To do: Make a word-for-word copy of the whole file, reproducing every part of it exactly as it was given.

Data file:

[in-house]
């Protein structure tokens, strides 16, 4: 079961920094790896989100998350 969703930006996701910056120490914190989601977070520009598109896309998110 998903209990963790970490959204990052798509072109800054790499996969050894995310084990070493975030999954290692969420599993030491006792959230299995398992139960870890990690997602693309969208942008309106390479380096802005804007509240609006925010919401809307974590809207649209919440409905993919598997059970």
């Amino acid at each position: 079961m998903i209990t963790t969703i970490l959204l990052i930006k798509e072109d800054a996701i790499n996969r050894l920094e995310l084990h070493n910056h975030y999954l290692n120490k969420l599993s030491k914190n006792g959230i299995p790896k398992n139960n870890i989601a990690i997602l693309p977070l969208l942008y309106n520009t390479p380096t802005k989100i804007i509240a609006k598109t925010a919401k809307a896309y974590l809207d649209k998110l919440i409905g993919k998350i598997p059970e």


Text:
[in-house]
């Protein structure tokens, strides 16, 4: 079961920094790896989100998350 969703930006996701910056120490914190989601977070520009598109896309998110 998903209990963790970490959204990052798509072109800054790499996969050894995310084990070493975030999954290692969420599993030491006792959230299995398992139960870890990690997602693309969208942008309106390479380096802005804007509240609006925010919401809307974590809207649209919440409905993919598997059970």
């Amino acid at each position: 079961m998903i209990t963790t969703i970490l959204l990052i930006k798509e072109d800054a996701i790499n996969r050894l920094e995310l084990h070493n910056h975030y999954l290692n120490k969420l599993s030491k914190n006792g959230i299995p790896k398992n139960n870890i989601a990690i997602l693309p977070l969208l942008y309106n520009t390479p380096t802005k989100i804007i509240a609006k598109t925010a919401k809307a896309y974590l809207d649209k998110l919440i409905g993919k998350i598997p059970e």